Pizza Dough

1 envelope active dry yeast
3/4 cup warm water (100F)
2 cps + 2 tbsp flour
2 1/2 tbsp olive oil
1 tbsp semolina

1. Dissolve the yeast in 1/4 cup of the warm water. Place in the container of a food processor and add 2 cups of the flour, salt to taste, and 1 1/2 tbsp of the olive oil. Blend, turning on and off 3 times. Add the remaining water and blend for about 10 seconds, until the dough begins to form a ball.
2. Remove the dough to a board dusted with the remaining flour. Knead it and form it into  a neatly rounded ball.
Wrap the dough in a towel and let rise in a warm place for about 30 minutes.

3. If available, place a pizza stone in the oven and preheat the oven to 500F. 4. Flour the ball of dough lightly and press it out to a 12-in round, about 1/4 inch thick. Sprinkle a pizza peel with the semolina and place the dough round on it. Alternatively, place the dough rounds on a lightly oiled metal tray.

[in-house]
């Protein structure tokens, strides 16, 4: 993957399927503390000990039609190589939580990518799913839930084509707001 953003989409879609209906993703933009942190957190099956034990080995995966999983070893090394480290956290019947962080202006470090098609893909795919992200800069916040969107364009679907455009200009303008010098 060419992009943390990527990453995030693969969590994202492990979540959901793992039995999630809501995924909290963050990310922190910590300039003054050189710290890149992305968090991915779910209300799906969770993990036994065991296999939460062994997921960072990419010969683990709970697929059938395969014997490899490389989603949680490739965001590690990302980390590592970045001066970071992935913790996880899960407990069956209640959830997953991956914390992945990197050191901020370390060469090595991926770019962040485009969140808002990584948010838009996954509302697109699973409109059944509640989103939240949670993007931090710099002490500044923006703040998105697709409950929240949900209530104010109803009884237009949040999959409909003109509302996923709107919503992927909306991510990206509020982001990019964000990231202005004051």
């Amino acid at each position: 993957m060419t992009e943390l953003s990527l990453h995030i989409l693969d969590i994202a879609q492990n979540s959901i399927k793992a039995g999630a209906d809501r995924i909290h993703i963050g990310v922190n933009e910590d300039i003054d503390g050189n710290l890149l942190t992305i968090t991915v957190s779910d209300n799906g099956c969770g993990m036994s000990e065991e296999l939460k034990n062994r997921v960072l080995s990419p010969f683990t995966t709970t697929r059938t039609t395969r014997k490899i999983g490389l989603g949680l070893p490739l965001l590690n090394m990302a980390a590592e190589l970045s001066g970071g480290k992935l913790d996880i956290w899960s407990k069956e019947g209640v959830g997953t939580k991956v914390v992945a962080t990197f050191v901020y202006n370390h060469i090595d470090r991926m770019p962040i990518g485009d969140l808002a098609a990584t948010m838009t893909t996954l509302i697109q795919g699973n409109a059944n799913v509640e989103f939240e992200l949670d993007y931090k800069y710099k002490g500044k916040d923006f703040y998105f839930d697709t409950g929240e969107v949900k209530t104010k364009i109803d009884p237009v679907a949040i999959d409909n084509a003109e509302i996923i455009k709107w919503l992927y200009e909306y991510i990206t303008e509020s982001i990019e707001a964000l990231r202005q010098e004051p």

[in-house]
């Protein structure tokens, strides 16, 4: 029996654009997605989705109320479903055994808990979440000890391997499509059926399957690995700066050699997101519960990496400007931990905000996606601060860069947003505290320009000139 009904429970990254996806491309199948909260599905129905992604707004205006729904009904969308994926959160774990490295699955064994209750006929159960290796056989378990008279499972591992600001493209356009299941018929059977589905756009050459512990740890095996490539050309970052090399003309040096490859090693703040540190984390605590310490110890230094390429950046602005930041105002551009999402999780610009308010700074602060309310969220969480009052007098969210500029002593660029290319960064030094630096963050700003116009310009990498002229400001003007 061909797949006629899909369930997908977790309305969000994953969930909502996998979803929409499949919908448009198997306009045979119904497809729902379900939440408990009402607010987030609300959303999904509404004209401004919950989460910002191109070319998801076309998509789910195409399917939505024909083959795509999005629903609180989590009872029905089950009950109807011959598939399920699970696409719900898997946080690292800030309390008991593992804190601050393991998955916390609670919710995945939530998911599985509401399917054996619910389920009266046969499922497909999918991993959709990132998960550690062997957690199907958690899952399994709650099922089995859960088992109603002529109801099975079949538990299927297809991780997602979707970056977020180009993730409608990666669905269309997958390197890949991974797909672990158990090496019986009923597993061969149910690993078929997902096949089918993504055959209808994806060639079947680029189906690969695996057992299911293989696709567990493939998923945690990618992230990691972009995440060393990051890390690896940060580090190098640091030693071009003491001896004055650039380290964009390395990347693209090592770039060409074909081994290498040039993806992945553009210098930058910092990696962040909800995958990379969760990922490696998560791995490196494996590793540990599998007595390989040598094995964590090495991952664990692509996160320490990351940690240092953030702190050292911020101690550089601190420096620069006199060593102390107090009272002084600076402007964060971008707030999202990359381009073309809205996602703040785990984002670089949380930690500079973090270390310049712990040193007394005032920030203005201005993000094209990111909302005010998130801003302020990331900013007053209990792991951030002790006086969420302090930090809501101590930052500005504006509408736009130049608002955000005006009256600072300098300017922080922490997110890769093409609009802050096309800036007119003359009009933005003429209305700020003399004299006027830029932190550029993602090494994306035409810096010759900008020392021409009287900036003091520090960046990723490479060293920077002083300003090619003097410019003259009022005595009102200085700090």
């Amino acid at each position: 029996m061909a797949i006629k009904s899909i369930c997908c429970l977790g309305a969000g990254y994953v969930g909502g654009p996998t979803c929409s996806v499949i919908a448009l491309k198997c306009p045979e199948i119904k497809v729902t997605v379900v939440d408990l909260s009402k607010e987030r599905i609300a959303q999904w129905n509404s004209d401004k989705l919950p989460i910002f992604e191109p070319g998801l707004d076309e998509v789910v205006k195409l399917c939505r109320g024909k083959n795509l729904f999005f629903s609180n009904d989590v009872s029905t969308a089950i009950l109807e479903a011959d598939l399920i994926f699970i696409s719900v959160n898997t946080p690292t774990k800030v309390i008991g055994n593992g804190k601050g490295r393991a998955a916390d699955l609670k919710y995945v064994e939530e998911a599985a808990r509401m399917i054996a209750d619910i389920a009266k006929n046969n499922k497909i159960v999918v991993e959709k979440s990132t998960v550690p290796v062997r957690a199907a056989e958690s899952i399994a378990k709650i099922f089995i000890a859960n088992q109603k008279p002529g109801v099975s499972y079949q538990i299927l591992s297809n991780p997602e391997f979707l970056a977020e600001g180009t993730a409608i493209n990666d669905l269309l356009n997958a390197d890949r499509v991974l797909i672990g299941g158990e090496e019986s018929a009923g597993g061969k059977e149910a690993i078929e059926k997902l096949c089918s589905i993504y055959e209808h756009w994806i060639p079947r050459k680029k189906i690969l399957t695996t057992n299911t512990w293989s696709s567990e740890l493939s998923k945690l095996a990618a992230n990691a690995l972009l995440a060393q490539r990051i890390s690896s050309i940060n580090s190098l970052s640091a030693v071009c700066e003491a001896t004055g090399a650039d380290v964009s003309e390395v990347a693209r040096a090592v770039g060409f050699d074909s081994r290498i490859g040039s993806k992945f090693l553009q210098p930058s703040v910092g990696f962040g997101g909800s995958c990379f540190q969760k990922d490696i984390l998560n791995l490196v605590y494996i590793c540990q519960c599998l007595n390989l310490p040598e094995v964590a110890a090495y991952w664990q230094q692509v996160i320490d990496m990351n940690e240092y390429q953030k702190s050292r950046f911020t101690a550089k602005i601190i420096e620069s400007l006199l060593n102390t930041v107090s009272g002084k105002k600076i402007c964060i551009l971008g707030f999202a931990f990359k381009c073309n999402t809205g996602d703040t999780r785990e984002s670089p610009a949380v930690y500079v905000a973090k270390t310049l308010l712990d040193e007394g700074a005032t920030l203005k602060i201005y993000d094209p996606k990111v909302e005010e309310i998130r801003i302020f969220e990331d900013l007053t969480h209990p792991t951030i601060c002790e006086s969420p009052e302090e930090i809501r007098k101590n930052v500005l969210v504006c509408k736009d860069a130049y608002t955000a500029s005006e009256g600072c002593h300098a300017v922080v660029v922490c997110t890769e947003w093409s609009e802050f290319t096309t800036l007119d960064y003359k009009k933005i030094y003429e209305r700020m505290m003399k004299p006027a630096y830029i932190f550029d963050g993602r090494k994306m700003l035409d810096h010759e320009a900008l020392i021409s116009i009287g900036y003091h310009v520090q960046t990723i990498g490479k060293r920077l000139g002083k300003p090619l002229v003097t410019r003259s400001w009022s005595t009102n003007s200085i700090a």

5. Place the toppings as in David Lebovitz's Tomato Basil Pizza (link above)
6. Slide the pizza from the peel onto the pizza stone in the oven.
7. Bake 10-12 minutes, rotating once or twice. Remove the pizza with the peel
Cut into wedges

and serve.

Kiss Grimaldi's and Arturo's goodbye, and sing this little tune

Max just loves Dino!

September 4, 2011


By a bee, near my favorite tree
oh me
oh my

why me

and not he


Peaches & Herb

I'm not much of a fruit eater, grapes here and there, maybe a banana, tangerine once in a while...that about covers it. I can't, however, resist buying peaches. Then I get home and I don't know what to do with them. It's not that I can't think of anything, there are pies, tarts, crumbles galore; I just don't always feel like making those. So when I came home last week with a bunch of peaches I had to find something to do fast before they rotted so I hit the always reliable Tastespotting and found this lovely recipe for Peaches poached with Basil and since I have loads of basil how could I possibly go wrong.

Serves 6
Place the wine, 1 1/2 cups water and sugar in a wide bottomed saucepan and stir to dissolve the sugar slightly. Place the pan on the stove over medium heat and bring the mixture to a boil. Boil for 5 minutes and then reduce the heat, leaving the syrup to simmer gently.